Singapore has taken steps to give better protection to children, the lower-income and migrant workers, as well as victims of trafficking, the Government said in its national report on human rights published yesterday. It will also review these measures regularly.
The 23-page report will be discussed further at a meeting of the United Nations Human Rights Council in Geneva on Jan 27 between Singapore Government representatives and other UN members.
The meeting is part of a process called the Universal Periodic Review, which looks at the human rights situation in each UN member-state every 41/2 years.
Singapore had its first Universal Periodic Review in May 2011 and the recommendations made led to the adoption of some recent measures.These include amending laws to better protect families and children.
Singapore has also crafted a national road map to help those with disabilities integrate into society, and ratified the UN Convention on the Rights of Persons with Disabilities in 2013.
This year, it signed the International Convention on the Elimination of All Forms of Racial Discrimination and acceded to the UN Trafficking in Persons Protocol.
The Government said that in taking these steps, it was guided by a pragmatic approach to human rights.
"The realisation of human rights is a work-in-progress for all states," said Ambassador-at-Large Chan Heng Chee, who leads Singapore's delegation to Geneva next month.
"Singapore will continue to review and adapt our approach based on the changing attitudes and needs of our society," she added.
As part of the Universal Periodic Review, the UN also compiles information based on reports of independent human rights groups as well as civil society.
Several civil society groups will meet UN members next week as part of this process.
They hope their feedback will shape UN members' recommendations to Singapore at the Jan 27 meeting, which will last 31/2 hours and be the basis for the next review.
Singapore's national report was prepared by the Inter-Ministerial Committee on Human Rights, in consultation with non-governmental organisations.
It describes how Singapore has implemented the recommendations it accepted in 2011, and its progress in building a fair and inclusive society and preserving social harmony. These include stronger social safety nets for lower-income citizens, investments in education, healthcare and housing, and greater consultation and public debate on policies.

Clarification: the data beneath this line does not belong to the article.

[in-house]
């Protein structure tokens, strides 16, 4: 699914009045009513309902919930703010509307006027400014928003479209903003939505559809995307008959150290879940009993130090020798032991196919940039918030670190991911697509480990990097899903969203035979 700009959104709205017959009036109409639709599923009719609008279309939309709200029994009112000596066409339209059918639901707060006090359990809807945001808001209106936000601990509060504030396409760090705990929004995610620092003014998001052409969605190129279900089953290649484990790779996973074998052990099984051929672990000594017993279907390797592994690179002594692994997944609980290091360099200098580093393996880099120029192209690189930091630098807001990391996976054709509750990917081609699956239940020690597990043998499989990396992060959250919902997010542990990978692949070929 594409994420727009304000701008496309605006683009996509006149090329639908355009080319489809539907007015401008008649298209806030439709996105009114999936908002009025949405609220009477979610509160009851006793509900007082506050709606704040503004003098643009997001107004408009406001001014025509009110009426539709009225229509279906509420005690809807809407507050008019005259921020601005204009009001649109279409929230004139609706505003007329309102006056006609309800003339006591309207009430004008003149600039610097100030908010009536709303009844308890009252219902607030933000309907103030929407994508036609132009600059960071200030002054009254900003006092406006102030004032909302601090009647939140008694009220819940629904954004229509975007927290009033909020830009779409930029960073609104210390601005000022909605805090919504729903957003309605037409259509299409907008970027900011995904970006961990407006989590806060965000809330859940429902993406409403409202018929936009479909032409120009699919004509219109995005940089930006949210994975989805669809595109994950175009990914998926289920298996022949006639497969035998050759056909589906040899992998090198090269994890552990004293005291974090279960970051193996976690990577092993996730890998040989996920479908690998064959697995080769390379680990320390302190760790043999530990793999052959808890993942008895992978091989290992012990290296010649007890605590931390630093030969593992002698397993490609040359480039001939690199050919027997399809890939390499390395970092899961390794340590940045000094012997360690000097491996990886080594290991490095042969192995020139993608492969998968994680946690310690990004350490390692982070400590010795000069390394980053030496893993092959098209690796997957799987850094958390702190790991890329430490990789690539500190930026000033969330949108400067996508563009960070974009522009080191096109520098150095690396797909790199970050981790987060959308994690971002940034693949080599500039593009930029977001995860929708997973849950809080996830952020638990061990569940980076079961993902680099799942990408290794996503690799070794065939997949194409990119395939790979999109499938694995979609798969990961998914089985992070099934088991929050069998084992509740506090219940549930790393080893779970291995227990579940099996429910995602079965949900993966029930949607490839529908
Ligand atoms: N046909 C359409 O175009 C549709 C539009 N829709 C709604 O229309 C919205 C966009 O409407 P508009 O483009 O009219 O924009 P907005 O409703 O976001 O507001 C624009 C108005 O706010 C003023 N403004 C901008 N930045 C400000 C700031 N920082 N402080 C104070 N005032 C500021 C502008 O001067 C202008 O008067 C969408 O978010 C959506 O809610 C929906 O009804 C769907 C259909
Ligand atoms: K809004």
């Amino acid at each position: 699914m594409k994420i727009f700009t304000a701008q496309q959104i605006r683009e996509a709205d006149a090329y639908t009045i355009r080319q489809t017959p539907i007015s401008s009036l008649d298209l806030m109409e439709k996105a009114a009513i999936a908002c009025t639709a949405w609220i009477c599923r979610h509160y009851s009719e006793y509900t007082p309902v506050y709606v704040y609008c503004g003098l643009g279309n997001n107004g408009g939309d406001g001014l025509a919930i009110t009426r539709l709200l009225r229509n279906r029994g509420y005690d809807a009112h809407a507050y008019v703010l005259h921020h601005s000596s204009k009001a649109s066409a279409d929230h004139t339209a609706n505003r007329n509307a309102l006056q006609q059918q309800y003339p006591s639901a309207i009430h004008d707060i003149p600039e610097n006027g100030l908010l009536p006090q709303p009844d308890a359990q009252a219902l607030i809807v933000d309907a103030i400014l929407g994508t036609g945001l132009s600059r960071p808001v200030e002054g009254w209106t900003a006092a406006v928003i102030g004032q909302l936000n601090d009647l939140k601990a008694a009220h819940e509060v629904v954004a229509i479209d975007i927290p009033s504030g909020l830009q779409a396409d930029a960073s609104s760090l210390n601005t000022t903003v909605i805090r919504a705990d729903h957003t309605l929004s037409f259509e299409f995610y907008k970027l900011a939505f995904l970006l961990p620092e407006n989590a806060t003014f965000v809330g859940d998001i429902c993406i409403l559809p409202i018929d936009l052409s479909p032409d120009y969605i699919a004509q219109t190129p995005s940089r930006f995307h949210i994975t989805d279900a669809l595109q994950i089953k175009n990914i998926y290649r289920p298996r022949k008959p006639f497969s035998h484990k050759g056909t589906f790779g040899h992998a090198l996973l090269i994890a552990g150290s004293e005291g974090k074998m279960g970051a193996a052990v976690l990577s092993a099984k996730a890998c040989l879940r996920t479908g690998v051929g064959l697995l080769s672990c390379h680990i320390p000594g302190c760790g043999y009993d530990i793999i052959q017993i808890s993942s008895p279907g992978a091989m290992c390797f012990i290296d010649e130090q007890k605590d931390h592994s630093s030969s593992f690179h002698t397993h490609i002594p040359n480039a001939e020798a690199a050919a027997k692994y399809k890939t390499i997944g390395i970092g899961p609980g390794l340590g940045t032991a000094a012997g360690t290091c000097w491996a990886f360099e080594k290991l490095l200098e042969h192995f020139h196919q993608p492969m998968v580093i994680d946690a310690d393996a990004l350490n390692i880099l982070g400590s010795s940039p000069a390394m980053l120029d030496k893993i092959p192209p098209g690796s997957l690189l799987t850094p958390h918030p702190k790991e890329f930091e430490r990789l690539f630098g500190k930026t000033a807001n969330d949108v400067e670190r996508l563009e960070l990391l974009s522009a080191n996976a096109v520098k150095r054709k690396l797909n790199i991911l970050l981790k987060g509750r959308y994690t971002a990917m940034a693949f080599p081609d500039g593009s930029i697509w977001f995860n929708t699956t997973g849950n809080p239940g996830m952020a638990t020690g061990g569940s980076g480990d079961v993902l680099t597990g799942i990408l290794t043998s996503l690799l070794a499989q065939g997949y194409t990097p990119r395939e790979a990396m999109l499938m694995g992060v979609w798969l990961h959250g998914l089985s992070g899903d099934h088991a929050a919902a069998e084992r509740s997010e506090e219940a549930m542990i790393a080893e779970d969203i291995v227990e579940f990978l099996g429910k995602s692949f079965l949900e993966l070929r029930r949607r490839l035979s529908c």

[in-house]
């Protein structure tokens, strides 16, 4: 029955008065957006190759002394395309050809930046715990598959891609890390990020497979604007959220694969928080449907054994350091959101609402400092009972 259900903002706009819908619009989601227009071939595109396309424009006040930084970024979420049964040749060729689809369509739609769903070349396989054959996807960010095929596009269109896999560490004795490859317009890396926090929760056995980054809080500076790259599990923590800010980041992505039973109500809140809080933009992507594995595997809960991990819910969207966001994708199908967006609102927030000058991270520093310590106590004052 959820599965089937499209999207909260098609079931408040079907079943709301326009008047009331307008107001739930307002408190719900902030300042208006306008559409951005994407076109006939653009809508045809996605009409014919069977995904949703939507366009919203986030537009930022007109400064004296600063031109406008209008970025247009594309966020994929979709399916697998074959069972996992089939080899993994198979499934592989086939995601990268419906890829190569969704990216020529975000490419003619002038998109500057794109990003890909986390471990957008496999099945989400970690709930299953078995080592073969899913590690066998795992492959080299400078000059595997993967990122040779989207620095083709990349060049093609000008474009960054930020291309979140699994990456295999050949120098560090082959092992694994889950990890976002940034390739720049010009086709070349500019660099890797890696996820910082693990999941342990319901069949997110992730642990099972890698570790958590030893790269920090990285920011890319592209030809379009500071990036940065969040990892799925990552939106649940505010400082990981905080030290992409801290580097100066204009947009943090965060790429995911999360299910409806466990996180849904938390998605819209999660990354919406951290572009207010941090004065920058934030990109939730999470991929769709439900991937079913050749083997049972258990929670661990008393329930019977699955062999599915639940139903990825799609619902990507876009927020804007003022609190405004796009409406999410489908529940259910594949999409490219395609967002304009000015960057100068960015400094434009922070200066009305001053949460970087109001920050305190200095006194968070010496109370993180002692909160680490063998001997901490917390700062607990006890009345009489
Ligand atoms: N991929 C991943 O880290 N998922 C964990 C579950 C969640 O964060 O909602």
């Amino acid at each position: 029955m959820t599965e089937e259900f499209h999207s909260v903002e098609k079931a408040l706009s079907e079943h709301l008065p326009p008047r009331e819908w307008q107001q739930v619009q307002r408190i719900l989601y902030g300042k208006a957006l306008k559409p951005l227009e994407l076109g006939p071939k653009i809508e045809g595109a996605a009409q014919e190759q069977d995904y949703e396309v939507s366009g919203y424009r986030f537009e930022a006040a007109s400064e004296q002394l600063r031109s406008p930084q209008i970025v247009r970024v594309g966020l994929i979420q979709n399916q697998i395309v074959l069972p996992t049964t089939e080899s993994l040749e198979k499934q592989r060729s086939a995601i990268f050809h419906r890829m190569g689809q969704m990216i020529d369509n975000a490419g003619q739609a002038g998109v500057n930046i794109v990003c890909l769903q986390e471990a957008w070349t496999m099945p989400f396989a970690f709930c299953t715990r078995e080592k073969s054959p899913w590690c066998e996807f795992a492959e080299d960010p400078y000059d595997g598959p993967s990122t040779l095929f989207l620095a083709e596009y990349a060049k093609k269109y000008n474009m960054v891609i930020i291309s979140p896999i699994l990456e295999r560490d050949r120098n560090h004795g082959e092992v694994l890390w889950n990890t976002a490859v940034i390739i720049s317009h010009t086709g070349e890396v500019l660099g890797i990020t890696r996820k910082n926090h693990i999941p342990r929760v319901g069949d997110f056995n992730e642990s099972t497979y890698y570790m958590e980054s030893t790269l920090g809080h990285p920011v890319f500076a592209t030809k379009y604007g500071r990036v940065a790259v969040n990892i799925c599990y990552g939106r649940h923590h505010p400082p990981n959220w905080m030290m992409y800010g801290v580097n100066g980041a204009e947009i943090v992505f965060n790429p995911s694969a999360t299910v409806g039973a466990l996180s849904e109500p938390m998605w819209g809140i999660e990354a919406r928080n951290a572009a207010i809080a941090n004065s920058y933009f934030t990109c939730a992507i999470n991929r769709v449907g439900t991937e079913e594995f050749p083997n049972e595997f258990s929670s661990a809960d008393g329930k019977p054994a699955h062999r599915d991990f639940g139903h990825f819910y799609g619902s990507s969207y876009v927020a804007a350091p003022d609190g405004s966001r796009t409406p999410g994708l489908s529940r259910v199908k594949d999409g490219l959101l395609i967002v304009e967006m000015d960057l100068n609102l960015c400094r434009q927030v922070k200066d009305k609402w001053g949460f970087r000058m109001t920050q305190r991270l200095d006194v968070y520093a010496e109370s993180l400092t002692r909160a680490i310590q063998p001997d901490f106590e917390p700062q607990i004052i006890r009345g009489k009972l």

A new issue in this year's report is the rights of lesbian, gay, bisexual and transgender (LGBT) people. The Government reiterated its stance in keeping but not proactively enforcing the Penal Code's Section 377A, which criminalises sex between two men.
This approach seeks to accommodate the sensitivities of different communities and takes into account the evolving social and cultural context here, the report said.
It added that members of the LGBT community were not discriminated against in schools or at work.
Singapore also did not accept a previous recommendation to abolish the mandatory death penalty.
It noted, however, that it removed the mandatory death penalty in 2012 for categories of homicide where there is no intention to kill.
The courts also have discretion to order either life imprisonment or capital punishment in these cases.
"Stability, security and social harmony are the key prerequisites for economic growth, which enables the Government to care for and protect Singaporeans," said the report. "We therefore firmly apply the rule of law to ensure stability, equality and social justice."